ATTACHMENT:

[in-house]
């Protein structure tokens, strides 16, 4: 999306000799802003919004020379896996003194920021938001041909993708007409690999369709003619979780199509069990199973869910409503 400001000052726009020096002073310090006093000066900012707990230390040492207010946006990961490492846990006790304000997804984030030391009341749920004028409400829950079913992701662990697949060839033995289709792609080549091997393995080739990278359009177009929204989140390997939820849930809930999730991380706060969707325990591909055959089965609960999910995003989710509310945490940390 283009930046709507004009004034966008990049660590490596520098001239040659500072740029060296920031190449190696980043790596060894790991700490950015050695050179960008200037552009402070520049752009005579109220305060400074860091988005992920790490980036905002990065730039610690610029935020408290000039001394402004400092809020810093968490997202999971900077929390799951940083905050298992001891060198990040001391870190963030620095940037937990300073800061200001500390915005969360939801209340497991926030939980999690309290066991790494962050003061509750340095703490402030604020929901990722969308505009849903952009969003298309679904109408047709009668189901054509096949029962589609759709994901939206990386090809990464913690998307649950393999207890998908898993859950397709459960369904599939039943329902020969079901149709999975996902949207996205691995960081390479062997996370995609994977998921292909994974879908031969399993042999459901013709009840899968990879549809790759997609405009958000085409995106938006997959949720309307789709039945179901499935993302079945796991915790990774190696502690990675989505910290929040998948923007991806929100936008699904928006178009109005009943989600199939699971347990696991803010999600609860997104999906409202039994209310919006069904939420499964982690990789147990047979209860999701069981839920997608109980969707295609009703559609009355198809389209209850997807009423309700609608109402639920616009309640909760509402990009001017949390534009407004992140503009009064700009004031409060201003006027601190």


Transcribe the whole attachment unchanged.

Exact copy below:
[in-house]
């Protein structure tokens, strides 16, 4: 999306000799802003919004020379896996003194920021938001041909993708007409690999369709003619979780199509069990199973869910409503 400001000052726009020096002073310090006093000066900012707990230390040492207010946006990961490492846990006790304000997804984030030391009341749920004028409400829950079913992701662990697949060839033995289709792609080549091997393995080739990278359009177009929204989140390997939820849930809930999730991380706060969707325990591909055959089965609960999910995003989710509310945490940390 283009930046709507004009004034966008990049660590490596520098001239040659500072740029060296920031190449190696980043790596060894790991700490950015050695050179960008200037552009402070520049752009005579109220305060400074860091988005992920790490980036905002990065730039610690610029935020408290000039001394402004400092809020810093968490997202999971900077929390799951940083905050298992001891060198990040001391870190963030620095940037937990300073800061200001500390915005969360939801209340497991926030939980999690309290066991790494962050003061509750340095703490402030604020929901990722969308505009849903952009969003298309679904109408047709009668189901054509096949029962589609759709994901939206990386090809990464913690998307649950393999207890998908898993859950397709459960369904599939039943329902020969079901149709999975996902949207996205691995960081390479062997996370995609994977998921292909994974879908031969399993042999459901013709009840899968990879549809790759997609405009958000085409995106938006997959949720309307789709039945179901499935993302079945796991915790990774190696502690990675989505910290929040998948923007991806929100936008699904928006178009109005009943989600199939699971347990696991803010999600609860997104999906409202039994209310919006069904939420499964982690990789147990047979209860999701069981839920997608109980969707295609009703559609009355198809389209209850997807009423309700609608109402639920616009309640909760509402990009001017949390534009407004992140503009009064700009004031409060201003006027601190």